Page:Landon in Literary Gazette 1823.pdf/47

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Literary Gazette, 12th April 1823, Page 235-236

But the heart feels so desolate, when all
That memory fondly treasures is afar—
Oh this is absence!
    lanthe. Nay, nay, I must claim
My own full share of sorrow. Do you think
That it was nothing to look round and see
Every thing changed, yet still the very same,
Then feel the change was in my heart? to live
'Mid doubts, anxieties, and feverish hopes,
And such soul sickening fears? I heard the fleet
Had left Dalmatia; and that very day
How dark the tempest gathered o'er the sky—
The wind came like a giant in its strength,
The forest pines were bowed down to the ground,
The oak, which had for ages stood, where sleep
My ancestors—the sign our banners rear—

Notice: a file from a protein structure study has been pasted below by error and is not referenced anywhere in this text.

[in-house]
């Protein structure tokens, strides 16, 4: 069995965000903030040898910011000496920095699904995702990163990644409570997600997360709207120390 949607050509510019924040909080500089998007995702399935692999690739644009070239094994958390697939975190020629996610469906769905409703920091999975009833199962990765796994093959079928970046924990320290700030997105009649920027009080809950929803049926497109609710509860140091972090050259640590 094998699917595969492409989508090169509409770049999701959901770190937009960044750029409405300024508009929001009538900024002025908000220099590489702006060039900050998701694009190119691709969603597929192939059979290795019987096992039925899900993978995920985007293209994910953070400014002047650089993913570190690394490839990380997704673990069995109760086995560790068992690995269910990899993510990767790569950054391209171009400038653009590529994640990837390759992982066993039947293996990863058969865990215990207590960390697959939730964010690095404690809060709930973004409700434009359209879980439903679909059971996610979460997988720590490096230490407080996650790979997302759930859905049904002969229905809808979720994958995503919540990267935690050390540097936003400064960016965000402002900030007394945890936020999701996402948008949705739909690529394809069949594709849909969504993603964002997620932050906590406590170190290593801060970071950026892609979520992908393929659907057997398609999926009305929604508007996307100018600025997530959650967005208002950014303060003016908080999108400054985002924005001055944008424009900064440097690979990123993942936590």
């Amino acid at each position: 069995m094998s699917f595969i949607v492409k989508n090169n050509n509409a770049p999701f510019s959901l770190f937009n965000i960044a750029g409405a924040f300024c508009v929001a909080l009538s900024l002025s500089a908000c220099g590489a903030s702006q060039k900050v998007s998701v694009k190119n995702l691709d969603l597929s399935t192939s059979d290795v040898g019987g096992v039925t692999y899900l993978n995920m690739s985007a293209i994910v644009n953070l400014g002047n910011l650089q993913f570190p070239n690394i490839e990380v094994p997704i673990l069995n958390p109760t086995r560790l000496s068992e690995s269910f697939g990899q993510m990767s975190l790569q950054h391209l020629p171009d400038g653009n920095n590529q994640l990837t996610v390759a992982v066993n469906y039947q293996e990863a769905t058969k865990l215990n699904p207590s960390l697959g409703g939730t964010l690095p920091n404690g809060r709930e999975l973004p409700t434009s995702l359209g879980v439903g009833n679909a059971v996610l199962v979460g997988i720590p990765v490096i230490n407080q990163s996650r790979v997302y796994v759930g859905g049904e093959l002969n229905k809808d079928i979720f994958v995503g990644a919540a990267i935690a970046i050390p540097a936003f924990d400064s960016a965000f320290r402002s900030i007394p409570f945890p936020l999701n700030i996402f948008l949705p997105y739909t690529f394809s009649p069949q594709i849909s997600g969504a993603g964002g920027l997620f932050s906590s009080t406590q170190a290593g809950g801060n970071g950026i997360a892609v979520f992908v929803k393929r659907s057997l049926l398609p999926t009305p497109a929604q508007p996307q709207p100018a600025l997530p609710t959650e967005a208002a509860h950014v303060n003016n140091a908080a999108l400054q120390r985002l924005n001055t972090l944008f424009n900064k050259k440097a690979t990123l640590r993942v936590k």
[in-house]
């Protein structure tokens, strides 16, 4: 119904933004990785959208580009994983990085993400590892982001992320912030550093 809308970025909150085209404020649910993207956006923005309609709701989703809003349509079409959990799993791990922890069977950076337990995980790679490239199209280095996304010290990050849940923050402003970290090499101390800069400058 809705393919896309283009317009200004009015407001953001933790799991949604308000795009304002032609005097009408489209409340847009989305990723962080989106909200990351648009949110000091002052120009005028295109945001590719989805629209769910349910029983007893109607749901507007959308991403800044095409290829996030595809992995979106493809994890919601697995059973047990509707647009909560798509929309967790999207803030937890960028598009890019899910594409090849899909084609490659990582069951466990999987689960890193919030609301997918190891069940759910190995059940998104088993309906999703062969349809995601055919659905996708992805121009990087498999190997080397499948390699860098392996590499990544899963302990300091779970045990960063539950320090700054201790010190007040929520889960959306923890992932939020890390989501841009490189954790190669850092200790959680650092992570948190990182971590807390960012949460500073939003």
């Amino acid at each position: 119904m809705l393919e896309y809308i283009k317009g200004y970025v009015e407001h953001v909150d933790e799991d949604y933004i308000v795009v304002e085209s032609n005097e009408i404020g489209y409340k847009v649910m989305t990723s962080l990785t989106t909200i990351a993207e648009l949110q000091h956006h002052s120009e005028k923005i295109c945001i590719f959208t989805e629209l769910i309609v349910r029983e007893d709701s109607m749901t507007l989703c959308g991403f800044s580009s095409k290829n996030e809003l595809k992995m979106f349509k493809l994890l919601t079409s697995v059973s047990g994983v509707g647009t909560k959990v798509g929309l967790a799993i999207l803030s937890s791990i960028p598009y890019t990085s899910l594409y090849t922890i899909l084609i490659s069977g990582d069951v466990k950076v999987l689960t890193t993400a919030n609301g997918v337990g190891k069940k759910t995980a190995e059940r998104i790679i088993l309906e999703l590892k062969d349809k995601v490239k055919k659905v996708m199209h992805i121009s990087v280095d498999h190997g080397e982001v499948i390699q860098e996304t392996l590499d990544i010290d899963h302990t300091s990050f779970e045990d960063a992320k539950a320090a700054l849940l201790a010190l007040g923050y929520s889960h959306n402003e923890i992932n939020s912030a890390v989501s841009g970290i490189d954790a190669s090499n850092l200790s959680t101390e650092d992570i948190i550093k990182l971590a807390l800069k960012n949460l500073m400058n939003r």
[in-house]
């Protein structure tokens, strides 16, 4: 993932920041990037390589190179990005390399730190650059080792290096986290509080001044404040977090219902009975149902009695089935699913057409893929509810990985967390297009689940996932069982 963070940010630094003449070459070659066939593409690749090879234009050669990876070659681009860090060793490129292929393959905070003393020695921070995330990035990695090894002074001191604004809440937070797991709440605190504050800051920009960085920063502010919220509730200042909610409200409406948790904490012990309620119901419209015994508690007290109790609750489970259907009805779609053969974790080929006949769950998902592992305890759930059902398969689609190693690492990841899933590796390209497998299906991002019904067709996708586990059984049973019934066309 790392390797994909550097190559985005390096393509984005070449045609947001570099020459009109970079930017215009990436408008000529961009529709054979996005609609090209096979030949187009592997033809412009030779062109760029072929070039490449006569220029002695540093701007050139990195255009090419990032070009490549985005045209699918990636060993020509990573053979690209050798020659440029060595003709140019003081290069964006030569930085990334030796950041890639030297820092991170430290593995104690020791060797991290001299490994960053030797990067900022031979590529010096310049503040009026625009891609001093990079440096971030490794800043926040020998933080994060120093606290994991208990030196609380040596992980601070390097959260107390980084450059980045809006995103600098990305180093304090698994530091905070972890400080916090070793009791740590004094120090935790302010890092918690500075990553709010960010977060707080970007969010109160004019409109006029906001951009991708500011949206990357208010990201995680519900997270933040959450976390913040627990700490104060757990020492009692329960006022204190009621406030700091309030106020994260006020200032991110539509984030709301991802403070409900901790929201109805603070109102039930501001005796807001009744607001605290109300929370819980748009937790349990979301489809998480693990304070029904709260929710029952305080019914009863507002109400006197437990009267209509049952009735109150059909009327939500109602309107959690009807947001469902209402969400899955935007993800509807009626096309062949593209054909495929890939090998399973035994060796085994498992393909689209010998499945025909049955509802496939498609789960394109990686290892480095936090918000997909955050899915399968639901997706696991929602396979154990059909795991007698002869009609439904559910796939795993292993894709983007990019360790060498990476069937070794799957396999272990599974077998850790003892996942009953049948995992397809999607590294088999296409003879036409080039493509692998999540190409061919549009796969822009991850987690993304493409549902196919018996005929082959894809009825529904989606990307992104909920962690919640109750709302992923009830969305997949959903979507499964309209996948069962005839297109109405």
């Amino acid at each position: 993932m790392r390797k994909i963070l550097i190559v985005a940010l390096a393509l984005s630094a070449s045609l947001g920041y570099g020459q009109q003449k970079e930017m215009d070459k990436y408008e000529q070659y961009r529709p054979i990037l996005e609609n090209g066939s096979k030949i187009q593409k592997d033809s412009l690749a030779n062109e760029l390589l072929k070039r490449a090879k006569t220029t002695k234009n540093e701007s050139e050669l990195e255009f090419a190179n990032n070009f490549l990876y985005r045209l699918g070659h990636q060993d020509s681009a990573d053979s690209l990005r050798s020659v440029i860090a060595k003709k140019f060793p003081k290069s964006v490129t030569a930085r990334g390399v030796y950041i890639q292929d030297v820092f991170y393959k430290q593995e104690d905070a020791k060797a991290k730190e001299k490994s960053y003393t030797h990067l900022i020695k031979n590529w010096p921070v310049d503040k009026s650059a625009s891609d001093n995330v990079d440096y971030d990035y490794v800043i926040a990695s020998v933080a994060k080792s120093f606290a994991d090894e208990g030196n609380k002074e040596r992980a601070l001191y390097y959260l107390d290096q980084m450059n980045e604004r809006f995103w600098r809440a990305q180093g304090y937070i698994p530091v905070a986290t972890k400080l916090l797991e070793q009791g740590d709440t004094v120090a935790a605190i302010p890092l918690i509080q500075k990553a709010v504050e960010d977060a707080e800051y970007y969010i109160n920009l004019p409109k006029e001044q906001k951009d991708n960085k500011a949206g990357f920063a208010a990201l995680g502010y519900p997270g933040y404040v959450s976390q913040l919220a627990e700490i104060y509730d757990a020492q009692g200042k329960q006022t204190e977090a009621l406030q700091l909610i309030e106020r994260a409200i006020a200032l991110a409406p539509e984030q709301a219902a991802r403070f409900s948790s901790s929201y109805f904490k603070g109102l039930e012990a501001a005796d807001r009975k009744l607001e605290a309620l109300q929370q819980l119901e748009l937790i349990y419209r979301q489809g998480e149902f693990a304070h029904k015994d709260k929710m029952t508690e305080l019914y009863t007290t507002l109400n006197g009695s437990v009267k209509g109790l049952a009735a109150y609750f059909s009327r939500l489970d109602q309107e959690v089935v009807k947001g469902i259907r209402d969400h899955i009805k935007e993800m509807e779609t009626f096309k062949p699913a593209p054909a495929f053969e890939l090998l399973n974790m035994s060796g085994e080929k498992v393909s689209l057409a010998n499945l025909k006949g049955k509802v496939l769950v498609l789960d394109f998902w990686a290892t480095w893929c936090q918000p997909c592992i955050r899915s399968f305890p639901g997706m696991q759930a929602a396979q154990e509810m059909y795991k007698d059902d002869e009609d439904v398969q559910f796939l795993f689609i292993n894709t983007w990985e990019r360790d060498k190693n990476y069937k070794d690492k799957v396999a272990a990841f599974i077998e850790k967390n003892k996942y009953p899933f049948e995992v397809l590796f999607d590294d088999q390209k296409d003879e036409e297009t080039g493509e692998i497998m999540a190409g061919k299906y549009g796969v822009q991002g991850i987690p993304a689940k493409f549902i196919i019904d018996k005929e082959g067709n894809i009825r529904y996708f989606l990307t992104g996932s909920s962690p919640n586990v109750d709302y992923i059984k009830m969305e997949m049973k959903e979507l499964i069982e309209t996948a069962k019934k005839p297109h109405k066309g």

Was blasted by the lightning, and all said
Some doomed ill was hanging o'er our race.
I only thought of thee: all day I sat
And watched the crashing trees, the flooded plains;
The night came on—the storm was at its worst—
The thunder shook the earth,—and then the flash
Glared like an angry demon, and more deep
And black became the moonless heaven; fierce gales
Went shrieking by,—in every gust I heard
The cry of drowning wretches, the last scream
Heard 'mid the closing waters.
    Guido. Why, thou'rt pale!
I must not let remembered fears thus blanch
Thy cheek, mine own Ianthe; we will talk
Of nothing but sweet fancies, pleasant hopes.
Oh mark how placidly the moonlight falls
Over that jasmine palace, where the rose
Sits like a queen, with her pearl crown of dew;
Its moss and violet seat was made for love.
Come sit thee in the shade, and let me tell
Of a fair spot, which has been in my dreams
Ever since I have seen it.
    lanthe. Nay, Guido, now
Prepare thee for reproach: what, think and dream
Of any thing but me? I am a miser
Of all thy thoughts and words, and looks and feelings—
Oh, I am jealous of a leaf, a flower,
A song, a star, if much thought on by thee!